Gandhi Vs Godse: The BJP effectively checkmated Sadhvi Pragya
Time and again, Sadhvi Pragya Singh Thakur, Member of Parliament from Bhopal, enters into an unnecessary controversy over Gandhi ji Vs his assassin Nathuram Godse. Maybe for her and her coterie, Godse is paramount. But she and her ilk are the fringe of the fringe in this country. Godse, to many Indians, is a misguided patriot. Had Godse shown his animosity on the British or Jinnah in the fight against colonial rule or the partition of the country, he would have been hailed as a true patriot.
Godse, on the other hand, had chosen a wrong choice in his uncontrollable emotion. His ire was, how could Gandhi ji ask for the allocation and siphoning of so much money to the newly formed Pakistan (formed on the basis of dividing the Akhand Bharat)? He felt Gandhi ji was favourably biased towards Muslims and that act of his largesse, was his height appeasing them. He also thought by assassinating Gandhi ji, he would pave the way for no further such benevolences to Pakistan or the Muslim community at the cost of the rest of the Hindus in India. As a matter of fact, he was utterly wrong in his assessment. For, Gandhi ji’s ideals remained though he was physically absent in the world.
Gandhi ji was an idealist. Idealist are often far removed from the reality. However, Gandhi ji’s ideals of non-violence, equality, eradication of untouchability, love towards minorities, simple living, were attracted by people then. He stood for what he said. He was the front runner of independence movement. He impressed all sections of people and galvanised them to participate in the political struggle against the British and also for the social causes he stood for.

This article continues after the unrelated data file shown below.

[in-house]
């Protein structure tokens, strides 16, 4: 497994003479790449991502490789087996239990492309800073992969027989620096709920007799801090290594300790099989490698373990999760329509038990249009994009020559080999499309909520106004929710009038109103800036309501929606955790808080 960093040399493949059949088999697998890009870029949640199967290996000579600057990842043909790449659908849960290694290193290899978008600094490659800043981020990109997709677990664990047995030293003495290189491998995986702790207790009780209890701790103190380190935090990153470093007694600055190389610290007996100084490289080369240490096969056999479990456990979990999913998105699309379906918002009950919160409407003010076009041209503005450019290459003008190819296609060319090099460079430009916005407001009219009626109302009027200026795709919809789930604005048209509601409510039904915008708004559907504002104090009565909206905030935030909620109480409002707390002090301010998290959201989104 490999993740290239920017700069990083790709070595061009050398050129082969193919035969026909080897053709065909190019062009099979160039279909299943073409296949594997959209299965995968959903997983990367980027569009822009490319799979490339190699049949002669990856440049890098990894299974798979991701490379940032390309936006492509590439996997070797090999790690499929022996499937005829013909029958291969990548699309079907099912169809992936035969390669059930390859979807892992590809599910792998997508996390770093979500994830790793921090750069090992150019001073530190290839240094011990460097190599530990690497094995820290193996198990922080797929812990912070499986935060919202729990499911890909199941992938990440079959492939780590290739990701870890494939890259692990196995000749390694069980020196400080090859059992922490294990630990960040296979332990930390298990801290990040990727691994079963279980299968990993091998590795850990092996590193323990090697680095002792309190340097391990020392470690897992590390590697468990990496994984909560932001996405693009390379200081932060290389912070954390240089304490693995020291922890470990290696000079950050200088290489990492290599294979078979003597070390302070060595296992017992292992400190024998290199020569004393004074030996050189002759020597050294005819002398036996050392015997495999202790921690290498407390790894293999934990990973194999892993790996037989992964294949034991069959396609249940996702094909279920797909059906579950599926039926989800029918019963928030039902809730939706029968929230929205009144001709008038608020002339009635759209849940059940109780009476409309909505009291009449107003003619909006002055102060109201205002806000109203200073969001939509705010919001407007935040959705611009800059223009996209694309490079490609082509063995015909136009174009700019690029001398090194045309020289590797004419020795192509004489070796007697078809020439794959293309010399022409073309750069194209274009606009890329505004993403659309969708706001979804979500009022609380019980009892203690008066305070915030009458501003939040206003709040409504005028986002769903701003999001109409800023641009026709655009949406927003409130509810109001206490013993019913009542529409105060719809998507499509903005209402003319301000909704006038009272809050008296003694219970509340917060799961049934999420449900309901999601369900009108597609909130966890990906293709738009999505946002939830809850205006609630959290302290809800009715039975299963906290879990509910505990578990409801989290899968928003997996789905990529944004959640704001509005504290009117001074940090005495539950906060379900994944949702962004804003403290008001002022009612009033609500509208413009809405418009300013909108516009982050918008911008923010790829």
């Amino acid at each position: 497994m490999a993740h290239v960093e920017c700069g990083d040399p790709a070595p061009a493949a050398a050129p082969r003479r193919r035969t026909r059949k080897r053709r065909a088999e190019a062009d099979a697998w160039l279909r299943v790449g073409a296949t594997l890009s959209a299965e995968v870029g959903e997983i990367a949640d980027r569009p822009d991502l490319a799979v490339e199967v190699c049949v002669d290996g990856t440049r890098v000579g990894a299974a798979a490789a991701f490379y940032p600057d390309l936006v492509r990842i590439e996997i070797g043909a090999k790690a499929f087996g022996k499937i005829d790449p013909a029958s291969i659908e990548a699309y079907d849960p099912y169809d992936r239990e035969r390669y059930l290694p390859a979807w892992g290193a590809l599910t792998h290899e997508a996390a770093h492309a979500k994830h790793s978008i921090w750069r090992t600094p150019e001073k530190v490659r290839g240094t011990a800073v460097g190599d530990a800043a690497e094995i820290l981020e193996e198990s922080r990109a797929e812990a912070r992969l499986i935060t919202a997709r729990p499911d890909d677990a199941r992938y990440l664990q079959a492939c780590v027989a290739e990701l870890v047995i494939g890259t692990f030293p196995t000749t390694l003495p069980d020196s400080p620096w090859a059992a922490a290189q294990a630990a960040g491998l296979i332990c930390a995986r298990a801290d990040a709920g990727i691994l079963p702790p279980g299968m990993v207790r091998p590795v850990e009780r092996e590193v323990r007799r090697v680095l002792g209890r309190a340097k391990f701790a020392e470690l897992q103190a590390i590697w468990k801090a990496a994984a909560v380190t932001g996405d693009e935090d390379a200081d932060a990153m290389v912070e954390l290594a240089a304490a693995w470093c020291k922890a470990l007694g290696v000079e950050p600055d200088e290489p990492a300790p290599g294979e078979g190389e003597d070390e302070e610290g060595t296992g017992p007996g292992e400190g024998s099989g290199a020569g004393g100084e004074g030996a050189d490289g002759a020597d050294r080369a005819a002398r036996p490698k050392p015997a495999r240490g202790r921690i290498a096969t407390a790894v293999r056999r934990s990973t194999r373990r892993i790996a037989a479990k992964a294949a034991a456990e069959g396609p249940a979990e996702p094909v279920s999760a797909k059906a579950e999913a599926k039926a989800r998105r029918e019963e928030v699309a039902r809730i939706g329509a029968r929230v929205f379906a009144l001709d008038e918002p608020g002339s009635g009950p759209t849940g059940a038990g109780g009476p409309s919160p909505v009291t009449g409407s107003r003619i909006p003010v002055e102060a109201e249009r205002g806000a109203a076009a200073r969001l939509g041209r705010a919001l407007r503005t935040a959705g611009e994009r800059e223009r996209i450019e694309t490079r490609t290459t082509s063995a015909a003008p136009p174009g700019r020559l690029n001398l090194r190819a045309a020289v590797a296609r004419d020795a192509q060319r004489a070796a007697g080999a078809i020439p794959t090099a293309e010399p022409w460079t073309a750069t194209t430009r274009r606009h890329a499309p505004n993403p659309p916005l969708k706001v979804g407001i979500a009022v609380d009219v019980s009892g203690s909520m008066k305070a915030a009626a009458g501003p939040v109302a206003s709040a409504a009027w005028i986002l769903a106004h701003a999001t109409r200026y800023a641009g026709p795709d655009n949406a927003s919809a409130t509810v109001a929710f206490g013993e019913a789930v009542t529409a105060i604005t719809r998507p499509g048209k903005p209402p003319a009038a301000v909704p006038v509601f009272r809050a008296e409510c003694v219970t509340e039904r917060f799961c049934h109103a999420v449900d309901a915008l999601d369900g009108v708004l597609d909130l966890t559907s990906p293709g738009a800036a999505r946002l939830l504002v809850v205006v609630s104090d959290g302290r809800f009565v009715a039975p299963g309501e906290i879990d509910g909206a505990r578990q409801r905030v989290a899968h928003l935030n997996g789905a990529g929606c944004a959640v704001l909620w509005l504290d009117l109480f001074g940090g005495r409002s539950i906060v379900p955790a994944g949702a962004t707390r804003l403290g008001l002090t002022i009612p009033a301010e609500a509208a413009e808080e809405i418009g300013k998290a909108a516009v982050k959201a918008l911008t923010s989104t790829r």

Pure idealism would not suffice:
In any case, pure idealism alone, cannot run a country. The people at the helm, see to: what is pragmatic in that ideal-driven world. Had Godse, not resorted to the violent course he had taken to eliminate (physically) Mahatma, the government of the day, the Congress, had to answer Gandhi ji’s (somewhat) unreasonable demands. Godse did something ghastly that was not his job. There were many patriotic citizens in the country then, did they not keep quiet to Gandhi ji’s large-heartedness (in asking for allocating such a huge sum of money to Pakistan after the gruesome partition)? Godse by resorting to violent course lost the argument that he wished to convey. And effectively, he was demonised by the Congress government. Godse’s is a lesson for the rest of Indians i.e. whatever be the cause, extreme violence is not the answer. The law of the land should prevail. The government of the day, the Congress would have had to tackle to the heightened demands Gandhi ji, had Godse not assassinated him.